Taste and See: How great a gift

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May God our Father and the Lord Jesus Christ send you grace and peace.

I never stop thanking God for all the graces you have received through Jesus Christ. I thank him that you have been enriched in so many ways, especially in your teachers and preachers; the witness to Christ has indeed been strong among you so that you will not be without any of the gifts of the Spirit while you are waiting for our Lord Jesus Christ to be revealed; and he will keep you steady and without blame until the last day, the day of our Lord Jesus Christ, because God by calling you has joined you to his Son, Jesus Christ; and God is faithful.

Second reading for First Sunday of Advent
1 Corinthians 1:3-9

Jesus Christ: for whom we long, and who gives himself to us constantly. The Christmas present that is ours new everyday – and yet the gift which, too often, we risk leaving unwrapped.

  • Note, today, how Jesus comes to you through the day, speaking love and challenge to you in the various circumstances of the day.
  • At the end of the day, consider you received and responded to the gift that is the Giver who keeps giving.

Ethiopian Art: Musee Quai de Branly, Paris (c) 2017, Allen Morris.

 

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Speak Lord: Come Lord and save us…

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You, Lord, yourself are our Father,
‘Our Redeemer’ is your ancient name.
Why, Lord, leave us to stray from your ways
and harden our hearts against fearing you?
Return, for the sake of your servants,
the tribes of your inheritance.

Oh, that you would tear the heavens open and come down!
– at your Presence the mountains would melt.

No ear has heard,
no eye has seen
any god but you act like this
for those who trust him.
You guide those who act with integrity
and keep your ways in mind.
You were angry when we were sinners;
we had long been rebels against you.
We were all like men unclean,
all that integrity of ours like filthy clothing.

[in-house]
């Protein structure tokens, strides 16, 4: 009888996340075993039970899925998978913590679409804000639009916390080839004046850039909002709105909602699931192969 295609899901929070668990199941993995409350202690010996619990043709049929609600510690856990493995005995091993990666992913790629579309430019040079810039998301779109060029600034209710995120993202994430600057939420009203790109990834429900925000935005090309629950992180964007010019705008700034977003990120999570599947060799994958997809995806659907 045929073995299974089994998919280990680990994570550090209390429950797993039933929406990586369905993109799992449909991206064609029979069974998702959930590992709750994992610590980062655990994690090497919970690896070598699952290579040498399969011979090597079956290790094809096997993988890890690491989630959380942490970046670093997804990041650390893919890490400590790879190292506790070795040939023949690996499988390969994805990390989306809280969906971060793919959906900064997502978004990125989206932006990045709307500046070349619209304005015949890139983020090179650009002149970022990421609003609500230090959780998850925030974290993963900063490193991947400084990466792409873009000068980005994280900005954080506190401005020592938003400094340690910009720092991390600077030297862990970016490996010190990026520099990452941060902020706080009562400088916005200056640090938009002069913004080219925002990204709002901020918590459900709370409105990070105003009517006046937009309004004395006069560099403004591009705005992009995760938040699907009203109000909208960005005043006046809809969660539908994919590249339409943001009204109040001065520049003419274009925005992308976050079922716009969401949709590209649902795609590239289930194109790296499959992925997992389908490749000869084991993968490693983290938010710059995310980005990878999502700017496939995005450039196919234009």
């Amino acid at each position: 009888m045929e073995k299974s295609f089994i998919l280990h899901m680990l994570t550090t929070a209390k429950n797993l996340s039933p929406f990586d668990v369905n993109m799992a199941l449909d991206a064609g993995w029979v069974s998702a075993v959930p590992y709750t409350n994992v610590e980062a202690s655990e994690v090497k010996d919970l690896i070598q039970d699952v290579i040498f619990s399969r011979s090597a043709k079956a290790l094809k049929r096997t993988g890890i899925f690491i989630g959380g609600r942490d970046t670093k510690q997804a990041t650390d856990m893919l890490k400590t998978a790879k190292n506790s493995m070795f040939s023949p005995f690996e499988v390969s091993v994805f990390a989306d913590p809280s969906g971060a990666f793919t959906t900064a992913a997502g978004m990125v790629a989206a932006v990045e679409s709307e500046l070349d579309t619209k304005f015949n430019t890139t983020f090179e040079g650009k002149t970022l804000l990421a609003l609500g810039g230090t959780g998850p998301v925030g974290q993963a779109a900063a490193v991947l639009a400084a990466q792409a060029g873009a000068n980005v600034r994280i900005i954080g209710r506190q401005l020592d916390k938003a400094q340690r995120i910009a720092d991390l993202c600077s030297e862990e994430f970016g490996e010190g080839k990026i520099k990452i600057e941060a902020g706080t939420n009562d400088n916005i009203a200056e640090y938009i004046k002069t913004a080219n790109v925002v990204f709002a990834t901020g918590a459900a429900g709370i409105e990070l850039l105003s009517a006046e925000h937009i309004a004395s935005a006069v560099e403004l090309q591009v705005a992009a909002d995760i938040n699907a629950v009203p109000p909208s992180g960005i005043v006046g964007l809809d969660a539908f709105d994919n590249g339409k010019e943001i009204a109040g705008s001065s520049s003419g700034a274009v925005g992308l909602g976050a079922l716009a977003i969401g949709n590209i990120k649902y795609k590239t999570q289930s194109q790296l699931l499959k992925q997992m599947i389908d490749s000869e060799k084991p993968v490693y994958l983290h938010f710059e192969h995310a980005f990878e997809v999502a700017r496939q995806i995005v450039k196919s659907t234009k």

We have all withered like leaves
and our sins blew us away like the wind.
No one invoked your name
or roused himself to catch hold of you.
For you hid your face from us
and gave us up to the power of our sins.
And yet, Lord, you are our Father;
we the clay, you the potter,
we are all the work of your hand.

First reading for First Sunday of Advent
Isaiah 63:16-17,64:1,3-8

Israel has failed, and Israel complains: it is all God’s fault.

But at the same time Israel calls out to the Lord for help, and Israel admits her failings and acknowledges the squalor of her life.

We might wish to avoid laying the blame on God, but we do well as Advent begins to follow the example of Israel in humbly admitting our mess and our need for help.

  • For what do you ask help?
  • And why ask God?

Gutter, rain, leaves. St John’s Wood, 2014.

 

Speak Lord: hear us and lead us

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Lord of hosts, bring us back; let your face shine on us and we shall be saved.

O shepherd of Israel, hear us,
shine forth from your cherubim throne.
O Lord, rouse up your might,
O Lord, come to our help.

Lord of hosts, bring us back; let your face shine on us and we shall be saved.

God of hosts, turn again, we implore,
look down from heaven and see.
Visit this vine and protect it,
the vine your right hand has planted.

Lord of hosts, bring us back; let your face shine on us and we shall be saved.

May your hand be on the man you have chosen,
the man you have given your strength.
And we shall never forsake you again;
give us life that we may call upon your name.

Lord of hosts, bring us back; let your face shine on us and we shall be saved.

Responsorial Psalm for the first Sunday of Advent
Psalm 79:2-3,15-16,18-19

As Advent begins we do well to ask what do we need saving from, healing of. What do we turn from and what do we look for help to turn to?

The goodness and love of God calls us to wholeness and love. And we will see that in the paradox of the new-born in the poverty of a stable in Bethlehem.

In our often more comfortable and well-worn-in environment, what keeps us from wholeness? What keeps us from love?

The psalmist urges us to join in a prayer to God to help us, guide us, lead us, save us.

Set by Isla Shaw for Act One of Importance of Being Earnest. Birmingham Rep. September 2016. (c) 2016, Allen Morris.

 

 

Speak Lord: Grace and Peace

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May God our Father and the Lord Jesus Christ send you grace and peace.

I never stop thanking God for all the graces you have received through Jesus Christ. I thank him that you have been enriched in so many ways, especially in your teachers and preachers; the witness to Christ has indeed been strong among you so that you will not be without any of the gifts of the Spirit while you are waiting for our Lord Jesus Christ to be revealed; and he will keep you steady and without blame until the last day, the day of our Lord Jesus Christ, because God by calling you has joined you to his Son, Jesus Christ; and God is faithful.

Second reading for the first Sunday of Advent
1 Corinthians 1:3-9

We have received grace upon grace and yet Paul prays, as we pray for more.

These spiritual gifts, grace, peace, are gifts that we can never do without, and are never called to do without. There are many, many things which seek to draw us from grace, and many, many that threaten to rob us of peace. Yet, these gifts come from God and if we are rooted in him they can never be taken from us.

Sometimes we may let them slip: we may place them in jeopardy, or letting them go find ourselves in trouble. And double the trouble by looking elsewhere than to God for the recovery of the gifts lost…